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JWR1945
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Joined: 26 Nov 2002
Posts: 1697
Location: Crestview, Florida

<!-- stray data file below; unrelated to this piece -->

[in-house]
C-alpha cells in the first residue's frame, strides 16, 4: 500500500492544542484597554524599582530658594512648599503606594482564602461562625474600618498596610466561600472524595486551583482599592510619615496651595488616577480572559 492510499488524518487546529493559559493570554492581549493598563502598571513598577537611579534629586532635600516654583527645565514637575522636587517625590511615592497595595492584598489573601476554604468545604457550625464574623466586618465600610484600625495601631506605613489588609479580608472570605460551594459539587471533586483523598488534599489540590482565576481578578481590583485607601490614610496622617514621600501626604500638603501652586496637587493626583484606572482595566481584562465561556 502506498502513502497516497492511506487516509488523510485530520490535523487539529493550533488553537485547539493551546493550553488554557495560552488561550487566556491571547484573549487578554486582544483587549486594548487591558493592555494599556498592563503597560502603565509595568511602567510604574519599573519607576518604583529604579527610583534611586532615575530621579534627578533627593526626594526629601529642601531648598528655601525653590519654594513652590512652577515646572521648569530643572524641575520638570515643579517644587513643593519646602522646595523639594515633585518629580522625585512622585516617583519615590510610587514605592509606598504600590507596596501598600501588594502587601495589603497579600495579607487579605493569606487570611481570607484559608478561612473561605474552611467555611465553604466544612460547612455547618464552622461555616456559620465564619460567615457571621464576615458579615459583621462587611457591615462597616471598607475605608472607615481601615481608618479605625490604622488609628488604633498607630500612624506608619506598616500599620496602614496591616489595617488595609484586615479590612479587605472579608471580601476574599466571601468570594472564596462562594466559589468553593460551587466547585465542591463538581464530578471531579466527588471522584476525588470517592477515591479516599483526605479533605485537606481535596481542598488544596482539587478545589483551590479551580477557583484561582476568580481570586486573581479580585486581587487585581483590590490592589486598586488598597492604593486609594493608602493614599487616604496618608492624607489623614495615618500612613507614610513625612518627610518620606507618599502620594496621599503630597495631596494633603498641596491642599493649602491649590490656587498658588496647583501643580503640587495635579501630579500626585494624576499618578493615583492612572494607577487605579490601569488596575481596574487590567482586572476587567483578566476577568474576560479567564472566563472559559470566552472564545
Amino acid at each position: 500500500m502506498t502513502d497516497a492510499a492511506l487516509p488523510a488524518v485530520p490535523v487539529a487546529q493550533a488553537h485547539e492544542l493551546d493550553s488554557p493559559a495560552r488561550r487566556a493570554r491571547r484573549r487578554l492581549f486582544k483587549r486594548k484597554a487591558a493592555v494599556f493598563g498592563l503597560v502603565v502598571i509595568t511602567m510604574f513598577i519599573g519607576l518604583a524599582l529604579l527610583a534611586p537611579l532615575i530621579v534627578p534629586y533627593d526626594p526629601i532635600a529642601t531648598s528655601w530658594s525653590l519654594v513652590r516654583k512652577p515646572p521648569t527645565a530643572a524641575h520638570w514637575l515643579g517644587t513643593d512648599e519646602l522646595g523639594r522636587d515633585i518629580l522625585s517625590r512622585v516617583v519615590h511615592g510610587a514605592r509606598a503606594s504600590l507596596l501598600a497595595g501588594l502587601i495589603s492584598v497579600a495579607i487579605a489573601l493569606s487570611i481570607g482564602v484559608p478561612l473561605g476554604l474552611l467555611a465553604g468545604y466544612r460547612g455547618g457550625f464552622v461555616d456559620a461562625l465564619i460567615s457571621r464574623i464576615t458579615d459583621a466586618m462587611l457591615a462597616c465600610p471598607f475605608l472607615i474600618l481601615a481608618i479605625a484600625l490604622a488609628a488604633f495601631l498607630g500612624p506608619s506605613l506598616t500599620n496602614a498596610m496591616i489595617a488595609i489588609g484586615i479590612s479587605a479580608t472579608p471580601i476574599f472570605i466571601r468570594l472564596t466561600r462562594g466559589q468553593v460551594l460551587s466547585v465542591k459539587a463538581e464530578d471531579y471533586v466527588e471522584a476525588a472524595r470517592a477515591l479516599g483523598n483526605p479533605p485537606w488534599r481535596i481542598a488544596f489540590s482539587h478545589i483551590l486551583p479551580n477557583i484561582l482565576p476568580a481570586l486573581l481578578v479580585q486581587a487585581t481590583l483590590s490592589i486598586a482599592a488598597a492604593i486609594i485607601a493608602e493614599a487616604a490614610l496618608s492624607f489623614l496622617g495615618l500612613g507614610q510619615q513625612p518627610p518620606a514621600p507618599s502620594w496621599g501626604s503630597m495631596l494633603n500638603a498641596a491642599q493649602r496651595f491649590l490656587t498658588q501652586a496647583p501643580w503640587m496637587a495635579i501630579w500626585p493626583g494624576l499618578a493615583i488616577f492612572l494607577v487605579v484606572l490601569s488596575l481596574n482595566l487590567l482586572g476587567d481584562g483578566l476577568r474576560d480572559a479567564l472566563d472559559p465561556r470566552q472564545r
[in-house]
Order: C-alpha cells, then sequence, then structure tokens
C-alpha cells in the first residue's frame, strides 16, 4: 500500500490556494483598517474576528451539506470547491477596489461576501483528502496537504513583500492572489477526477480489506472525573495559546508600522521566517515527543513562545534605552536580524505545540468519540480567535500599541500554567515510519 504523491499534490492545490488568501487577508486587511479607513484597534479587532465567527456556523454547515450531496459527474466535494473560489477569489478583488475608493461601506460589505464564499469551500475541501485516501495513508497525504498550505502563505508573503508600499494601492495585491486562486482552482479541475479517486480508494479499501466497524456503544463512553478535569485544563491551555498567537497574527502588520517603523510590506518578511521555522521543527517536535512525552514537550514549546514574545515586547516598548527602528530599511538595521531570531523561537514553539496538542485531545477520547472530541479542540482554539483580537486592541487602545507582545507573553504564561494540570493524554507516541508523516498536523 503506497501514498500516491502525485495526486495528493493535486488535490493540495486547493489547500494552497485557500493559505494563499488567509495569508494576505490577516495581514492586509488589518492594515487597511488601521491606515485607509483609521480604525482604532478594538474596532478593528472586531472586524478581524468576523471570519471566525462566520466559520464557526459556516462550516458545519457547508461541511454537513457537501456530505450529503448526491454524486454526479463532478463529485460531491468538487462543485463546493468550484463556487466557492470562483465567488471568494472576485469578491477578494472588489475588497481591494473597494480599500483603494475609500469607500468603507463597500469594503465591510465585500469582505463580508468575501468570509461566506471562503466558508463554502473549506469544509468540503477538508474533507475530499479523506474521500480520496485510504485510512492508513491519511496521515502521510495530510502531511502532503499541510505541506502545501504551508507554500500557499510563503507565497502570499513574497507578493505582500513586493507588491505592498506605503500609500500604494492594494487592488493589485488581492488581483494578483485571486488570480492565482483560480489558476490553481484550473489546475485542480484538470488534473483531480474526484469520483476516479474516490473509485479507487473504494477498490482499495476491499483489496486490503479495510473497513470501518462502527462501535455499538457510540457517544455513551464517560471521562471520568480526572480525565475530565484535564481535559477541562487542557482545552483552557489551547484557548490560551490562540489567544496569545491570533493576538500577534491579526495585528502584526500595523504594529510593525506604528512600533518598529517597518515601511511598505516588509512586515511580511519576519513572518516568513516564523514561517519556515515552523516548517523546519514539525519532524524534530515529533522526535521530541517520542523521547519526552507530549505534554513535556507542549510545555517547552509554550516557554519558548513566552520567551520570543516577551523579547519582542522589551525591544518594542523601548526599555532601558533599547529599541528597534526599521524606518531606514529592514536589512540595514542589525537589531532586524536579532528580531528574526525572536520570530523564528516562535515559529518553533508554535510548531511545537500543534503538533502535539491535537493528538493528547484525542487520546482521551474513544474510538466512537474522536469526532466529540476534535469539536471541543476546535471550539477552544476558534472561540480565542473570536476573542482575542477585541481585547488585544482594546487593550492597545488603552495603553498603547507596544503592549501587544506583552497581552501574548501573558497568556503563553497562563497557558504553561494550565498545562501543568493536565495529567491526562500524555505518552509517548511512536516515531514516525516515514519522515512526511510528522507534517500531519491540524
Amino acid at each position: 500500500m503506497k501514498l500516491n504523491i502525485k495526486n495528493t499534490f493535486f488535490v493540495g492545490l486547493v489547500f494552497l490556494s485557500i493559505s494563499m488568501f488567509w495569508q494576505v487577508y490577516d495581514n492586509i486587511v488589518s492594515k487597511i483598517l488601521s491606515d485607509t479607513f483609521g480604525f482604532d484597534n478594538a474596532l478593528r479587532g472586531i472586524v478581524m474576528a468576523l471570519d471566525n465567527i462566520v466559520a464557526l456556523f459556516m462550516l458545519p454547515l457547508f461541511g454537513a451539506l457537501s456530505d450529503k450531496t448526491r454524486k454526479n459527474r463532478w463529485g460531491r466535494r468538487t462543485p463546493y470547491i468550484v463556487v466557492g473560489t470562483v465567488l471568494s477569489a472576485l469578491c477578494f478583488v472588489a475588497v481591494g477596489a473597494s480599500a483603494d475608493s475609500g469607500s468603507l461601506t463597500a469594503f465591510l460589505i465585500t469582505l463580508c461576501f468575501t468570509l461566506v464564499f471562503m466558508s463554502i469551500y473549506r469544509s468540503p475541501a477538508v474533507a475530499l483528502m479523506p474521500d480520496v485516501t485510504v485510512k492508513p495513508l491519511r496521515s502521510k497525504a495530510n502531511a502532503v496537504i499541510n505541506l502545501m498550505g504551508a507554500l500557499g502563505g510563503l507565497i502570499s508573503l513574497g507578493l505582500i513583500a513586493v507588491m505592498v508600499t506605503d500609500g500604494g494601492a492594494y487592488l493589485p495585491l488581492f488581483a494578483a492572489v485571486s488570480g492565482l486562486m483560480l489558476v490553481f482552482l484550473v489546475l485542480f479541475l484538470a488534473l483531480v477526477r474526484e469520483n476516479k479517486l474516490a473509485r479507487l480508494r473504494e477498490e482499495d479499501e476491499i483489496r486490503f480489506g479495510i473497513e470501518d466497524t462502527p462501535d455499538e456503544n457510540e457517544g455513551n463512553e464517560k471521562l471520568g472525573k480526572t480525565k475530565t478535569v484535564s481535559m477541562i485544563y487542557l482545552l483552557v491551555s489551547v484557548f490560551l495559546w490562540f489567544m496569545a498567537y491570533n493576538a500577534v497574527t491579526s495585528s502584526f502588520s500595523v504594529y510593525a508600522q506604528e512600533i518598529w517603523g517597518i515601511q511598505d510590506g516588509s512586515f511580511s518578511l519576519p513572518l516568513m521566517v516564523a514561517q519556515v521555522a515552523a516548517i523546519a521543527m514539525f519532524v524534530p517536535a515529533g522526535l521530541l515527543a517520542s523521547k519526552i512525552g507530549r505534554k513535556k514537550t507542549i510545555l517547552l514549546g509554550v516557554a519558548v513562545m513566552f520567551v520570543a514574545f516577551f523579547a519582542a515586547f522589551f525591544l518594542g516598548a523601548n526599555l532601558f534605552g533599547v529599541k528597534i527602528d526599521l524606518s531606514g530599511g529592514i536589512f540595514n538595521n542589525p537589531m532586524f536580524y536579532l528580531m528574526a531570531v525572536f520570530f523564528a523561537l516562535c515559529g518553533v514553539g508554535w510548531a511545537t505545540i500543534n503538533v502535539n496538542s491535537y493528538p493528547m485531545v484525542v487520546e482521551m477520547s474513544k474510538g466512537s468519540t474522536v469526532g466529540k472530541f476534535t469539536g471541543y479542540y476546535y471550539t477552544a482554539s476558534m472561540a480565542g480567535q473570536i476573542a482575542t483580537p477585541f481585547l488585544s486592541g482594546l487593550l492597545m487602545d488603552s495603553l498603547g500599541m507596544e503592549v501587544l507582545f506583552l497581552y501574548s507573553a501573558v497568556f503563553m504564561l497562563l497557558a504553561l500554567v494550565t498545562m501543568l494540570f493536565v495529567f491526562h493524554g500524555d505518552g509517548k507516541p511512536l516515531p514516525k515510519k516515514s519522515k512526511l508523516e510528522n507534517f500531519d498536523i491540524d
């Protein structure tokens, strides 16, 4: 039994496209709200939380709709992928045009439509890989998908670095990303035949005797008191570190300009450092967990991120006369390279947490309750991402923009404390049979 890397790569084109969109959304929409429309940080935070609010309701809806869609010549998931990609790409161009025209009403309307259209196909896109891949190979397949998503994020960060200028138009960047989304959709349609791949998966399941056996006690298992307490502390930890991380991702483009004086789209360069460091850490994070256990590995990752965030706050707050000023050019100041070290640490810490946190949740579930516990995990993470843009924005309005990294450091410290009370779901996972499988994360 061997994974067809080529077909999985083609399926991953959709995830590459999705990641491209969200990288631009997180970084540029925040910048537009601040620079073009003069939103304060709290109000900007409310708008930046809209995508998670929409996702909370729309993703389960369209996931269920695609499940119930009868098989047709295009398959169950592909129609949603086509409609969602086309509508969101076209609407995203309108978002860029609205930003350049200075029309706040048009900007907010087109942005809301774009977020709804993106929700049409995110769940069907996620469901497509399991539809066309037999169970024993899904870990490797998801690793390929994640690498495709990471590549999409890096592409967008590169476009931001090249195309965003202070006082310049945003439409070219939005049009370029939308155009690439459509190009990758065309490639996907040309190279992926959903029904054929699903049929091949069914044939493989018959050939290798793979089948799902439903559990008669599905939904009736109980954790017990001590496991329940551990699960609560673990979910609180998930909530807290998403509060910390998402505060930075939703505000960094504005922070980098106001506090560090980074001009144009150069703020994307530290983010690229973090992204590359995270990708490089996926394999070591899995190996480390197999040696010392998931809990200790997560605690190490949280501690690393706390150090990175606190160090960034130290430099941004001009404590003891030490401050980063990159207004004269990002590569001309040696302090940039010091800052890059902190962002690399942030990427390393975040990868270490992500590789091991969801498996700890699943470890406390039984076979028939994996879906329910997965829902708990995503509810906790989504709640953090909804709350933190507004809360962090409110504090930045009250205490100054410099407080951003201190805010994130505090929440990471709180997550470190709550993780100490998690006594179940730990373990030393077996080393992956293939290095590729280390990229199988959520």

Posted: Tue Jun 22, 2004 8:01 pm    Post subject: More about High Risk and 4%? and 5%? In a previous post, I showed the risk facing those who might start a 30-year retirement with 4% and 5% withdrawals at bubble level valuations. However, there is memory in stock returns and we have captured that effect with the New Tool. These numbers are for those who actually began their retirements during the bubble. These numbers help you assess how well you are doing as your retirement progresses. The key is that, if you actually retired in 1997 or later, you have already advanced part way toward a specific outcome. We know what has happened between 1997 and 2004. That has eliminated many of the outcomes that seemed reasonable in 1997. The statistical range has been narrowed down. It is still early. The New Tool is most accurate at 14 years. The analysis that follows is based on information at year 6. Predictions made from the New Tool do not directly incorporate valuations. The New Tool calculates rates and confidence limits as a function of a portfolio's real, annualized return when there are no withdrawals (and with dividends reinvested and with 0.20% expenses). Refer to A New Tool from Wed Apr 28, 2004 at 4:41 pm CDT. http://nofeeboards.com/boards/viewtopic.php?t=2427 The equations for the straight lines that I produced have the form y = mx+b or return0 = slope*HDBR + intercept. Both return0 and HDBR are in percent. I have examined two portfolios, HDBR50 with a 50% stock allocation and HDBR80 with an 80% stock allocation. The Historical Database Rates are for 30 years. Expenses were 0.20% of the portfolio's current balance. Portfolios consisted of stocks and commercial paper with annual re-balancing. 50% Stocks For a 50% stock portfolio, the relevant information is taken from the returns after 6 years. [Note: I have collected this kind of information at 6, 10 and 14 years. It is possible to calculate similar equations for any specified number of years. It is just that I have not done it.] The equation is y = 2.6452x - 9.7732, where y = return0, which is the real, annualized total return with dividends reinvested, no withdrawals and with 0.20% expenses, and x = the Calculated Rate with 50% stocks. The standard deviation for x is 1.24% (or, more precisely, 1.242862%). The standard deviation for y is 3.29% (or, more precisely 3.287619%). The 90% confidence limits are plus and minus 1.64 times the standard deviation away from the Calculated Rates. For x, it is 2.04% (or, more precisely, 2.0382937%). The comparable limits surrounding the real, annualized total return, return0 = y, are plus and minus 5.4% (or, more precisely, 5.3916952%). Here are some Calculated Rates for various values of y = return0. 1) The equation is y = 2.6452x-9.7732. Solving for x: x = [y+9.7732] / [2.6452]. 2) When y = 0, x = 3.69% (the Calculated rate for HDBR50). 3) When y = 2, x = 4.45%. 4) When y = 4, x = 5.21%. 5) When y = 6, x = 5.96%. 6) When y = 8, x = 6.72%. With confidence limits are plus and minus 2.04%, we find that a withdrawal rate of 5.73% has a (very) slight chance of surviving even when the 6-year real, annualized total return (return0) of the portfolio is flat (i.e., zero percent). Its chance of survival is close to 50% at a 3.69% withdrawal rate. The safe withdrawal rate, however, would only be 1.65%. Only when the real, annualized total return (return0) is slightly above 6% [during the first six years] can we rest assured that withdrawing 4% is safe. We can look at this equation the other way. If the withdrawal rate is 4%, then the Calculated Rate of the real, annualized total return (return0) = y = 2.6452x-9.7732 = 0.8076% with confidence limits of plus and minus 5.4%. Adding 5.4% to 0.8076%, we see that a real, annualized total return of 6.2% (or, more precisely, 6.2076%) in the first six years is sufficient to guarantee (a high level of) safety. Subtracting, we see that it takes a real, annualized loss of 4.6% (or, more precisely, 4.5924%) to be assured of failure. If the withdrawal rate is 5%, then the Calculated Rate of the real, annualized total return (return0) = y = 2.6452x-9.7732 = 3.4528% with confidence limits of plus and minus 5.4%. Adding 5.4% to 3.4528%, we see that a real, annualized total return of 8.9% (or, more precisely, 8.8528%) in the first six years would be required to guarantee (a high level of) safety. Subtracting, we find that it takes a real, annualized loss of 1.9% (or, more precisely, 1.9472%) to be assured of failure. 80% Stocks For an 80% stock portfolio, the relevant information is taken from the returns after 6 years. [Note: I have collected this kind of information at 6, 10 and 14 years. It is possible to calculate similar equations for any specified number of years. It is just that I have not done it.] The equation is y = 2.2778x-9.5372, where y = return0, which is the real, annualized total return with dividends reinvested, no withdrawals and with 0.20% expenses, and x = the Calculated Rate with 80% stocks. The standard deviation for x is 1.82% (or, more precisely, 1.819669%). The standard deviation for y is 4.14% (or, more precisely 4.144842%). The 90% confidence limits are plus and minus 1.64 times the standard deviation away from the Calculated Rates. For x, it is 2.98% (or, more precisely, 2.9842572%). The comparable limits surrounding the real, annualized total return, return0 = y, are plus and minus 6.8% (or, more precisely, 6.7975409%). Here are some Calculated Rates for various values of y = return0. 1) The equation is y = 2.2778x-9.5372. Solving for x: x = [y+9.5372] / [2.2778]. 2) When y = 0, x = 4.19% = the Calculated Rate for HDBR80. 3) When y = 2, x = 5.07%. 4) When y = 4, x = 5.94%. 5) When y = 6, x = 6.82%. 6) When y = 8, x = 7.70%. With confidence limits are plus and minus 2.98%, we find that a withdrawal rate of 7.17% has a (very) slight chance of surviving even when the 6-year real, annualized total return (return0) of the portfolio is flat (i.e., zero percent). Its chance of survival is close to 50% at a 4.19% withdrawal rate. The safe withdrawal rate, however, would only be 1.21%. Only when the real, annualized total return (return0) is close to 6.5% can we be assured that withdrawing 4% is safe. We can look at this equation the other way. If the withdrawal rate is 4%, then the Calculated Rate of the real, annualized total return (return0) = y = 2.2778x-9.5372= -0.426% with confidence limits of plus and minus 6.8%. Adding 6.8% to -0.426%, we find that a real, annualized total return of 6.4% (or, more precisely, 6.374%) in the first six years is sufficient to guarantee that we can withdraw 4% with (a high level of) safety. Subtracting, we see that it would take an annualized loss of 7.2% (or, more precisely. 7.226%) to be assured of failure. If the withdrawal rate is 5%, then the Calculated Rate of the annualized total return (return0) = y = 2.2778x-9.5372= 1.8518% with confidence limits of plus and minus 6.8%. Adding 6.8% to 1.8518%, we see that a real, annualized total return of 8.7% (or, more precisely, 8.6518%) in the first six years would be required to guarantee (a high level of) safety. Subtracting, we find that it takes a real, annualized loss of 4.9% (or, more precisely, 4.9482%) to be assured of failure. Remarks The best Safe Withdrawal Rates predictions are those that incorporate valuations directly. This kind of prediction is different. It allows you to look at possibilities that would not make sense otherwise: cases such as stock prices now having reached a permanent, new, higher plateau (even higher than those of the late 1920s). Have fun. John R.